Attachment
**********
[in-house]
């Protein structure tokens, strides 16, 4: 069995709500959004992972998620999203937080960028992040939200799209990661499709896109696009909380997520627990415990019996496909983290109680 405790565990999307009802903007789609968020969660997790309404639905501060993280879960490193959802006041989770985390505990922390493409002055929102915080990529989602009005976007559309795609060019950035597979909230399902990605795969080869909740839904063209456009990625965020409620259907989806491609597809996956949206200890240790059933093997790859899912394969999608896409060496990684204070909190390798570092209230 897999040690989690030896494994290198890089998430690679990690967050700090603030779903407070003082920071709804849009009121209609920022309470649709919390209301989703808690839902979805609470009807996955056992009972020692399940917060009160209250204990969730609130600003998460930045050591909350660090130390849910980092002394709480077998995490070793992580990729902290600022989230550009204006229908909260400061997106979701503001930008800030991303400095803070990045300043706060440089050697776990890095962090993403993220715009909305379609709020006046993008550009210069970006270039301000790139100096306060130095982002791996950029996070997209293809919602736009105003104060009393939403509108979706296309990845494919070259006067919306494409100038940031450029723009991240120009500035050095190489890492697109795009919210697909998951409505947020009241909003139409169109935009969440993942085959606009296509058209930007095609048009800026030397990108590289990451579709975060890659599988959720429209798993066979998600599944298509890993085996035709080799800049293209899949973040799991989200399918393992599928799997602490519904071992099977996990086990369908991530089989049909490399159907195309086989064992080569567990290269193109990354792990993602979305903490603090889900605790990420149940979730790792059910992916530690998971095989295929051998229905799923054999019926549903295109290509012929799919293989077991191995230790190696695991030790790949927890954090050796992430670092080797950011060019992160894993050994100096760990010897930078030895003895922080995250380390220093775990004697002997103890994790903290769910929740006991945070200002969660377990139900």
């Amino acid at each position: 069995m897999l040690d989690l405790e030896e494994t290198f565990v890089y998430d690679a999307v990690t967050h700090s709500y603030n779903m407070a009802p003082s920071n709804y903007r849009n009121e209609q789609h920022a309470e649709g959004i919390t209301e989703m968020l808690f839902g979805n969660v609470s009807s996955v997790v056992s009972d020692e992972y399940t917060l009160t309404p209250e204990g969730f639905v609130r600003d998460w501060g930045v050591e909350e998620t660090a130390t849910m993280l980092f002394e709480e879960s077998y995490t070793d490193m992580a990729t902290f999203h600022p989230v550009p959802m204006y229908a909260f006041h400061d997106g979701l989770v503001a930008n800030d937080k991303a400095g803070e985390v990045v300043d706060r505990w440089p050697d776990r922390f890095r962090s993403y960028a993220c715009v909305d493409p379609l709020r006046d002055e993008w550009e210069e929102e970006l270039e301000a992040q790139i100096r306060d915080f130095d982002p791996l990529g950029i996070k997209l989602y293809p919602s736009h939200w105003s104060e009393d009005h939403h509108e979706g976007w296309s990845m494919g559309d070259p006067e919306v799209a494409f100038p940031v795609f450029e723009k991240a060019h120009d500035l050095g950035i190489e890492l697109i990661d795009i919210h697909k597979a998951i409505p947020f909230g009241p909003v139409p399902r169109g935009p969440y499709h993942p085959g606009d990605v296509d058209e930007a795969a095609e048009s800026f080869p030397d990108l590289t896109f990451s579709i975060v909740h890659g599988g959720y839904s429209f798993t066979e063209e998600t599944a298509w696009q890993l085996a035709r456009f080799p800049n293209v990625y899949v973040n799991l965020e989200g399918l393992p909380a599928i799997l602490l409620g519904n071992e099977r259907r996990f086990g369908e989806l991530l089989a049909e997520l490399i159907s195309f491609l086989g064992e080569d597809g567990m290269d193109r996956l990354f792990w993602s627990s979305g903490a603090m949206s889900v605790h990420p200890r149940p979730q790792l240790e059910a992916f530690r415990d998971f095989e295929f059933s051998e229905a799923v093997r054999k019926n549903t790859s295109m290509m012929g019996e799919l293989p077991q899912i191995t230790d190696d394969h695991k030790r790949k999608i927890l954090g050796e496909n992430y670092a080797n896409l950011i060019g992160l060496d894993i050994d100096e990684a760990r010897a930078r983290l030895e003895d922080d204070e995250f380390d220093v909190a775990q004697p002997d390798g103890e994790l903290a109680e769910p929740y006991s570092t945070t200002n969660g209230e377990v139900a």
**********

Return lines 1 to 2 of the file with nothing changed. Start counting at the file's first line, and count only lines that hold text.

[in-house]
């Protein structure tokens, strides 16, 4: 069995709500959004992972998620999203937080960028992040939200799209990661499709896109696009909380997520627990415990019996496909983290109680 405790565990999307009802903007789609968020969660997790309404639905501060993280879960490193959802006041989770985390505990922390493409002055929102915080990529989602009005976007559309795609060019950035597979909230399902990605795969080869909740839904063209456009990625965020409620259907989806491609597809996956949206200890240790059933093997790859899912394969999608896409060496990684204070909190390798570092209230 897999040690989690030896494994290198890089998430690679990690967050700090603030779903407070003082920071709804849009009121209609920022309470649709919390209301989703808690839902979805609470009807996955056992009972020692399940917060009160209250204990969730609130600003998460930045050591909350660090130390849910980092002394709480077998995490070793992580990729902290600022989230550009204006229908909260400061997106979701503001930008800030991303400095803070990045300043706060440089050697776990890095962090993403993220715009909305379609709020006046993008550009210069970006270039301000790139100096306060130095982002791996950029996070997209293809919602736009105003104060009393939403509108979706296309990845494919070259006067919306494409100038940031450029723009991240120009500035050095190489890492697109795009919210697909998951409505947020009241909003139409169109935009969440993942085959606009296509058209930007095609048009800026030397990108590289990451579709975060890659599988959720429209798993066979998600599944298509890993085996035709080799800049293209899949973040799991989200399918393992599928799997602490519904071992099977996990086990369908991530089989049909490399159907195309086989064992080569567990290269193109990354792990993602979305903490603090889900605790990420149940979730790792059910992916530690998971095989295929051998229905799923054999019926549903295109290509012929799919293989077991191995230790190696695991030790790949927890954090050796992430670092080797950011060019992160894993050994100096760990010897930078030895003895922080995250380390220093775990004697002997103890994790903290769910929740006991945070200002969660377990139900």